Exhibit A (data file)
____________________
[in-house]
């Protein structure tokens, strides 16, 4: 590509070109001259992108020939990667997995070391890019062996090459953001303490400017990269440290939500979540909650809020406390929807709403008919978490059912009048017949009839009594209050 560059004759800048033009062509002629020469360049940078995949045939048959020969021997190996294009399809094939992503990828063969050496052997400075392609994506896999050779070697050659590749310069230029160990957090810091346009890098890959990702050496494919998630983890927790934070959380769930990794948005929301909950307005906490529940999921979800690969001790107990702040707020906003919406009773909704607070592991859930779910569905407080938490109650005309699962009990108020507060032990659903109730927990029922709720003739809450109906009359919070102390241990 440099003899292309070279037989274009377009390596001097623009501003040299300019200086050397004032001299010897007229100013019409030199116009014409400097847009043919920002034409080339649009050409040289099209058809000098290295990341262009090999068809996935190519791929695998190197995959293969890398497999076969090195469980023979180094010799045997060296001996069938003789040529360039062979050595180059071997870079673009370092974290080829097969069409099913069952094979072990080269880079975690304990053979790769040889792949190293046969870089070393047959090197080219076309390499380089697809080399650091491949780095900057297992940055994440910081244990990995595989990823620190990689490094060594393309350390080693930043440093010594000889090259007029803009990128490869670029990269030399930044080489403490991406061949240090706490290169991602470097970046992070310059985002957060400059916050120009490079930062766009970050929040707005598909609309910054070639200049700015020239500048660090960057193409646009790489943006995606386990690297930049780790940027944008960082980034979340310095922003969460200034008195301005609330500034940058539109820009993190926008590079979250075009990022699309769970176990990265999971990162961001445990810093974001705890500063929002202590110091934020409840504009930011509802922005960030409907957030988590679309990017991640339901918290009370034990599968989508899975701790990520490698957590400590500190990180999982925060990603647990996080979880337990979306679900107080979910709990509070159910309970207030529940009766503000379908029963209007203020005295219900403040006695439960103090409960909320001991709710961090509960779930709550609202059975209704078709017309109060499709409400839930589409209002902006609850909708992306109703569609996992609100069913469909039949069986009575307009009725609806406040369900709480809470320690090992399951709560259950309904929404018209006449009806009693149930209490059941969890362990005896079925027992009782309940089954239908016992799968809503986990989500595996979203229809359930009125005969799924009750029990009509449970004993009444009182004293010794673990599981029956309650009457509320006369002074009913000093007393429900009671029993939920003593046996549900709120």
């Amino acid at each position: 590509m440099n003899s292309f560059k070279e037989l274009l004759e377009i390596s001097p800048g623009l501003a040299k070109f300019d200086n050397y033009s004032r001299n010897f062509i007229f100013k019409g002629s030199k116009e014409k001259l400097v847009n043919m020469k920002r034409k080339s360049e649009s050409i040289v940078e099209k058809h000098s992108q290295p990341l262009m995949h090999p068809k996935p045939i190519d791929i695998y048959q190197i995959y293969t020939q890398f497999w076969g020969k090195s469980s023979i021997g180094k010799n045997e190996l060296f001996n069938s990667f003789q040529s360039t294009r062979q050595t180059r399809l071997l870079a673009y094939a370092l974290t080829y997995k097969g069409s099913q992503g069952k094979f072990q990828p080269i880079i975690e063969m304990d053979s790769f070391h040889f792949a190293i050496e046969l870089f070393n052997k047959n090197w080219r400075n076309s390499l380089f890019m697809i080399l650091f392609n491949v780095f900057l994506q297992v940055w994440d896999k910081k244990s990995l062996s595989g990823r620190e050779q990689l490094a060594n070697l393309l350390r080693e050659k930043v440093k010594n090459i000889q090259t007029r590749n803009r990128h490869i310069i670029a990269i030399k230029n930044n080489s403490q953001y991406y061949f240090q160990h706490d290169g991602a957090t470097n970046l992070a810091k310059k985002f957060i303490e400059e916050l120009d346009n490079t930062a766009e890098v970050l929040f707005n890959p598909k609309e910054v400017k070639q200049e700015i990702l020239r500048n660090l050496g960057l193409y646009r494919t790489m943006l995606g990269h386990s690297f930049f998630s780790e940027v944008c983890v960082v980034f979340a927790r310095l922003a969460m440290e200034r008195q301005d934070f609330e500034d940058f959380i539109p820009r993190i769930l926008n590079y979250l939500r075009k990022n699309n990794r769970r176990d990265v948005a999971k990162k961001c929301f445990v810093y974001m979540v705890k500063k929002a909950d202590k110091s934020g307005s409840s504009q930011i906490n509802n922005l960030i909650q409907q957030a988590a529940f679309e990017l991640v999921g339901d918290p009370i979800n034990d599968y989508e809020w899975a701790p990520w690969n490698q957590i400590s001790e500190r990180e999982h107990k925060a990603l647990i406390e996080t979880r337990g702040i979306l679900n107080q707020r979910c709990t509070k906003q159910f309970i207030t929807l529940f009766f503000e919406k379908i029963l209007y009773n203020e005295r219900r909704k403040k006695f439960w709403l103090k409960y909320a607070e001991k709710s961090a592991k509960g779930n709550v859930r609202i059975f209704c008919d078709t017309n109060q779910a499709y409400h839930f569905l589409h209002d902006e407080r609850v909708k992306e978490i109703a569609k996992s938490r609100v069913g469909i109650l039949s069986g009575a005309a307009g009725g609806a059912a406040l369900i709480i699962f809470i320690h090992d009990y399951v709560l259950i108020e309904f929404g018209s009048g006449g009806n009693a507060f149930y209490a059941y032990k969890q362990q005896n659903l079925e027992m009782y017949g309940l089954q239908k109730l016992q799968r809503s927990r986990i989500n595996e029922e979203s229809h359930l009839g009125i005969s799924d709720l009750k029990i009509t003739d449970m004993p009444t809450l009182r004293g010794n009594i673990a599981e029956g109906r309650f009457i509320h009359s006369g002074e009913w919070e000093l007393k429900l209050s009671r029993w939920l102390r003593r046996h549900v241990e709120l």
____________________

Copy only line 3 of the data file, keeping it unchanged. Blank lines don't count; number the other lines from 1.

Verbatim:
């Amino acid at each position: 590509m440099n003899s292309f560059k070279e037989l274009l004759e377009i390596s001097p800048g623009l501003a040299k070109f300019d200086n050397y033009s004032r001299n010897f062509i007229f100013k019409g002629s030199k116009e014409k001259l400097v847009n043919m020469k920002r034409k080339s360049e649009s050409i040289v940078e099209k058809h000098s992108q290295p990341l262009m995949h090999p068809k996935p045939i190519d791929i695998y048959q190197i995959y293969t020939q890398f497999w076969g020969k090195s469980s023979i021997g180094k010799n045997e190996l060296f001996n069938s990667f003789q040529s360039t294009r062979q050595t180059r399809l071997l870079a673009y094939a370092l974290t080829y997995k097969g069409s099913q992503g069952k094979f072990q990828p080269i880079i975690e063969m304990d053979s790769f070391h040889f792949a190293i050496e046969l870089f070393n052997k047959n090197w080219r400075n076309s390499l380089f890019m697809i080399l650091f392609n491949v780095f900057l994506q297992v940055w994440d896999k910081k244990s990995l062996s595989g990823r620190e050779q990689l490094a060594n070697l393309l350390r080693e050659k930043v440093k010594n090459i000889q090259t007029r590749n803009r990128h490869i310069i670029a990269i030399k230029n930044n080489s403490q953001y991406y061949f240090q160990h706490d290169g991602a957090t470097n970046l992070a810091k310059k985002f957060i303490e400059e916050l120009d346009n490079t930062a766009e890098v970050l929040f707005n890959p598909k609309e910054v400017k070639q200049e700015i990702l020239r500048n660090l050496g960057l193409y646009r494919t790489m943006l995606g990269h386990s690297f930049f998630s780790e940027v944008c983890v960082v980034f979340a927790r310095l922003a969460m440290e200034r008195q301005d934070f609330e500034d940058f959380i539109p820009r993190i769930l926008n590079y979250l939500r075009k990022n699309n990794r769970r176990d990265v948005a999971k990162k961001c929301f445990v810093y974001m979540v705890k500063k929002a909950d202590k110091s934020g307005s409840s504009q930011i906490n509802n922005l960030i909650q409907q957030a988590a529940f679309e990017l991640v999921g339901d918290p009370i979800n034990d599968y989508e809020w899975a701790p990520w690969n490698q957590i400590s001790e500190r990180e999982h107990k925060a990603l647990i406390e996080t979880r337990g702040i979306l679900n107080q707020r979910c709990t509070k906003q159910f309970i207030t929807l529940f009766f503000e919406k379908i029963l209007y009773n203020e005295r219900r909704k403040k006695f439960w709403l103090k409960y909320a607070e001991k709710s961090a592991k509960g779930n709550v859930r609202i059975f209704c008919d078709t017309n109060q779910a499709y409400h839930f569905l589409h209002d902006e407080r609850v909708k992306e978490i109703a569609k996992s938490r609100v069913g469909i109650l039949s069986g009575a005309a307009g009725g609806a059912a406040l369900i709480i699962f809470i320690h090992d009990y399951v709560l259950i108020e309904f929404g018209s009048g006449g009806n009693a507060f149930y209490a059941y032990k969890q362990q005896n659903l079925e027992m009782y017949g309940l089954q239908k109730l016992q799968r809503s927990r986990i989500n595996e029922e979203s229809h359930l009839g009125i005969s799924d709720l009750k029990i009509t003739d449970m004993p009444t809450l009182r004293g010794n009594i673990a599981e029956g109906r309650f009457i509320h009359s006369g002074e009913w919070e000093l007393k429900l209050s009671r029993w939920l102390r003593r046996h549900v241990e709120l």